To be a migrant at Christmas…


Migrant, refugee, economic migrant, climate change migrant and violent conflict migrant, all hold equal status: the imperious need to flee from their homes on an involuntary basis (according to UN 1 of 122 humans). However, they face a weakened international community that responds slowly and with no coordination with an imposed sense of solidarity.

Christmas time, often portrayed through the whole family around the tree in front of a fireplace, is transformed into a nightmarish stage of hunger, cold and threat.

Only the action of individuals and reluctant governments provides migrants some relief to this desperate situation. Yes, the future is dramatic, with more than 60 million displaced people according to U.N. High Commissioner for Refugees report, including those who fled domestically as well as international refugees and asylum-seekers.

 Despite efforts from governments and individuals all over the world, the aid is never enough and entire families with children walking during months become the “new normal”. Escaping from danger they enter in other dangers. Children traumatized by abandoning their homes, parents exhausted with no idea of what is awaiting, and only the courage and hope for a better & safer future makes them move forward.

 As the picture shows, Hungarian police on the Serbian border has committed brutal attacks against refugees including spraying kids and burning their eyes. An outrageous mistreatment to humans that are not enemies in a war, but victims of a war; escaping of inhuman conditions, paradoxically begging for what they deserve because of human international rights. Indeed it’s totally legitimate that they demand protection and it is their right to be safe as well as the duty of countries to host them by the imperative of international law.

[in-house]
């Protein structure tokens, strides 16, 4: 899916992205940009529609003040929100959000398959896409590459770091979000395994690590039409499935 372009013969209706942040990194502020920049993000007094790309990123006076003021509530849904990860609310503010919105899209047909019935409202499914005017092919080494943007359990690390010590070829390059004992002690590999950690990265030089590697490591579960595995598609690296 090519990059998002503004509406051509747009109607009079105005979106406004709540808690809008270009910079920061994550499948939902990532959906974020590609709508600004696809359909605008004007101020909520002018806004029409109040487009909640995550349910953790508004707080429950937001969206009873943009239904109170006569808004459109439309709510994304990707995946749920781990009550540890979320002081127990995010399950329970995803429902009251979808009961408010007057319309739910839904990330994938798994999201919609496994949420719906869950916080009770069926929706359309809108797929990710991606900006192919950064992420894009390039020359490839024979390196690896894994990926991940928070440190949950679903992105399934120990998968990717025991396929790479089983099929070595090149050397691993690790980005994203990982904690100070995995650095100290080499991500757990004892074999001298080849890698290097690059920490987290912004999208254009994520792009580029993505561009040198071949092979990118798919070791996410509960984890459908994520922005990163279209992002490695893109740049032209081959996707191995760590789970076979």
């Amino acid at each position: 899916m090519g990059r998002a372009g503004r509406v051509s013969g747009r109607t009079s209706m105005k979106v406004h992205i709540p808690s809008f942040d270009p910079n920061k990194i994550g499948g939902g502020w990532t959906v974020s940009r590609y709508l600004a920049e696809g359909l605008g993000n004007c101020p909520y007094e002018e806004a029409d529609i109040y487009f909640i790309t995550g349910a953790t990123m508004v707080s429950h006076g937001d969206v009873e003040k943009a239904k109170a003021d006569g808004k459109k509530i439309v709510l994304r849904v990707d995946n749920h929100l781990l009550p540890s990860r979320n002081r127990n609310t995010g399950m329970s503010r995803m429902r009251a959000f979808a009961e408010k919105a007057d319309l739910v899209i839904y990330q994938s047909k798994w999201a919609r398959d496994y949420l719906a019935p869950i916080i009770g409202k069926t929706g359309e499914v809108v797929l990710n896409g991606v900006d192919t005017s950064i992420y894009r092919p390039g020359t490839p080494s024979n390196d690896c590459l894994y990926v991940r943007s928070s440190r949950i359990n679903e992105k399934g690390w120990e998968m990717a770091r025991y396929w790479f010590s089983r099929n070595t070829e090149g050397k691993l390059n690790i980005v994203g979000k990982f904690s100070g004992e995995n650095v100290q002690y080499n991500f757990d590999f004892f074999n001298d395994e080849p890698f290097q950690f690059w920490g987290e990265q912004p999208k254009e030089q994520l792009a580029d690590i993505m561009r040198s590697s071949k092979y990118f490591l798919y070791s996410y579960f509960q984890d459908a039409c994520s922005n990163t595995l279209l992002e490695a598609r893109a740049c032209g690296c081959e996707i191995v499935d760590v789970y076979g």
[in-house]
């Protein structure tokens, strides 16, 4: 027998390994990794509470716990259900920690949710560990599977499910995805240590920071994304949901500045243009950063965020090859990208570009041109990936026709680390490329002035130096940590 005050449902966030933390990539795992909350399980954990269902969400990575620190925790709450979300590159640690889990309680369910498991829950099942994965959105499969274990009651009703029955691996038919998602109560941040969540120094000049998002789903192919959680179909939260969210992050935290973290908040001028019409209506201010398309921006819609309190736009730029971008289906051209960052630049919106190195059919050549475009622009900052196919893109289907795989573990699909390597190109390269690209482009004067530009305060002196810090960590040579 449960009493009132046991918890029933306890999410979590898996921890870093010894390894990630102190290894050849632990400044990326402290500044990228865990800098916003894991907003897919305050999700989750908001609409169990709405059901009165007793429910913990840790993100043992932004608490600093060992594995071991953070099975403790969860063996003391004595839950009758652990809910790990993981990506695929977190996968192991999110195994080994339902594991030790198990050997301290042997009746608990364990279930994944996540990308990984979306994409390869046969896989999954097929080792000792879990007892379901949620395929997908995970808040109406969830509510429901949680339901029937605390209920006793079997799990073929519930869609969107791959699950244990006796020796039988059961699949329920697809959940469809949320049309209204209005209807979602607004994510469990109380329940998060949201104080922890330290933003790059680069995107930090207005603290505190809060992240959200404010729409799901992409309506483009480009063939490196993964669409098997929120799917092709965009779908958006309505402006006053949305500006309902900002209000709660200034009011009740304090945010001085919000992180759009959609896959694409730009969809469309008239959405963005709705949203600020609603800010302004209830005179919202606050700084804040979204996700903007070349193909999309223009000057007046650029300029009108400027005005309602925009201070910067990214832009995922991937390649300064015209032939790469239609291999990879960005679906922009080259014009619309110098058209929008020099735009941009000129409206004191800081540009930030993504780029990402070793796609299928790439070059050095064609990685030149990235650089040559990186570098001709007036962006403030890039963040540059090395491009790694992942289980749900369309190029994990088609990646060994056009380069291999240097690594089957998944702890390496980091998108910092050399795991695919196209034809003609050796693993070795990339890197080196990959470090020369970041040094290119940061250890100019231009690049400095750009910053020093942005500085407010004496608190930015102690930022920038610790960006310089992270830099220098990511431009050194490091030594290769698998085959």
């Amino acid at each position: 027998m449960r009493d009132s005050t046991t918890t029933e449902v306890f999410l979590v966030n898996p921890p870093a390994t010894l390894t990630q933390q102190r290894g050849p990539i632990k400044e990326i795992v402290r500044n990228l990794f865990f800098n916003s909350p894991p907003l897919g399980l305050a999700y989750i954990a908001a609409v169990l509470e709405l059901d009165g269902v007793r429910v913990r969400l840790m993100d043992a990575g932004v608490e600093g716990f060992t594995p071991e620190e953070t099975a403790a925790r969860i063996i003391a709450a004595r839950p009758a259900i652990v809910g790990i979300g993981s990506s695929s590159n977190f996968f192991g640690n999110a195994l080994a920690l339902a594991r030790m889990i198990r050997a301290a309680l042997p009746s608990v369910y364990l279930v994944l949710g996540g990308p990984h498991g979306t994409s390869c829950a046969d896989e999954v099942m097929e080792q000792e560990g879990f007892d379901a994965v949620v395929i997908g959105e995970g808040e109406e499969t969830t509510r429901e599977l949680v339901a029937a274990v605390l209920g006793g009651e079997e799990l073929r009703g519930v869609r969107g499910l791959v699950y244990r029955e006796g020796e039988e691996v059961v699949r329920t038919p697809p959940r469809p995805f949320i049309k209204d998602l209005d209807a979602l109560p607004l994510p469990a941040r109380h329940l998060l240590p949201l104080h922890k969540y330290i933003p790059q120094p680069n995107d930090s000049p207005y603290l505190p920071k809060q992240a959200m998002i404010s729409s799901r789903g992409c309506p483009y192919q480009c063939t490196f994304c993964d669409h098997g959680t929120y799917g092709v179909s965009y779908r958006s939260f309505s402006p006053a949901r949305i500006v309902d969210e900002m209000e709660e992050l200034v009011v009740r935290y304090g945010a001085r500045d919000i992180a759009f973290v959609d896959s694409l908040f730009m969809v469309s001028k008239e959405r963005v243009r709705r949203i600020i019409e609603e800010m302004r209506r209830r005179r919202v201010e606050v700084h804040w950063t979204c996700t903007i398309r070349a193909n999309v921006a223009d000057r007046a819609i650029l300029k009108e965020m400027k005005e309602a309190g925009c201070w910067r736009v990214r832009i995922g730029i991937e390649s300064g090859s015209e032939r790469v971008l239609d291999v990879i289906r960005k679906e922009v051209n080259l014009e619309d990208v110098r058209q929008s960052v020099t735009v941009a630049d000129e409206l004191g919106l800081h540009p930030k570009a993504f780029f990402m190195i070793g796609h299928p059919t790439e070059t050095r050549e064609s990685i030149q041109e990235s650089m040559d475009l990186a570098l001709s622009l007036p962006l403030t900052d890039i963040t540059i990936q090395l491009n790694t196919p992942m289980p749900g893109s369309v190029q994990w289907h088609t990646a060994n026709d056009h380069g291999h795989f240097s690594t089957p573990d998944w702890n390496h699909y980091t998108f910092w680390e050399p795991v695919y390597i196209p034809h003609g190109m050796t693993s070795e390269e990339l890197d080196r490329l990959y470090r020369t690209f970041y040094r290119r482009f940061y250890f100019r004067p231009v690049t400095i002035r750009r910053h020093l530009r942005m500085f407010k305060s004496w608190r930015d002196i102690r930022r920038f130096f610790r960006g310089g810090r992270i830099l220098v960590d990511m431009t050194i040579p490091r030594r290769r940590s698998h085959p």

Far for being resolved this migration + humanitarian aid global crisis will get worse in the near future: new conflicts, new financial crises and new types of migrants like climate change migrants, forced to flee their countries for the catastrophic reasons that the landscape changes completely and/or their means of production disappeared. To shatter the argumentation that since Biblical Exodus “have always been migrations”; we could definitely conclude that this phenomenon has reached numbers as never before and is increasing in size and nature at a rapid pace. In addition, the magnitude of the threat that people are living acquires new shapes.

 The fissures of global institutions and the lack of a coherent implementation of mechanisms that regulate these flows arise with more strength than ever. The requirement for a global institutional responsibility takes force because it is possible to forecast and even mitigate these flows: for climate change migrants by proper adaptation policies, for economic migrants by boosting safe national economic-financial systems and on armed conflicts migrants by the implementation of effective peace processes that prevent and reduce the impact of those crises.

 In the meantime to get to a real structural reform that could address effectively this crisis from a global perspective, only a courageous individual attitude from migrants and solidarity from host countries could bring some relief to these adults & children that travel in complete loneliness carrying the heavy burden of uncertainty & fear.

 As a refugee mother with children said: “If I cry in this Jungle, will anyone help me? No. I am in the Jungle, so I have to try and smile”[1].



Picture: Brutal attack of Hungarian police on the Serbian border to a migrant father and his son.




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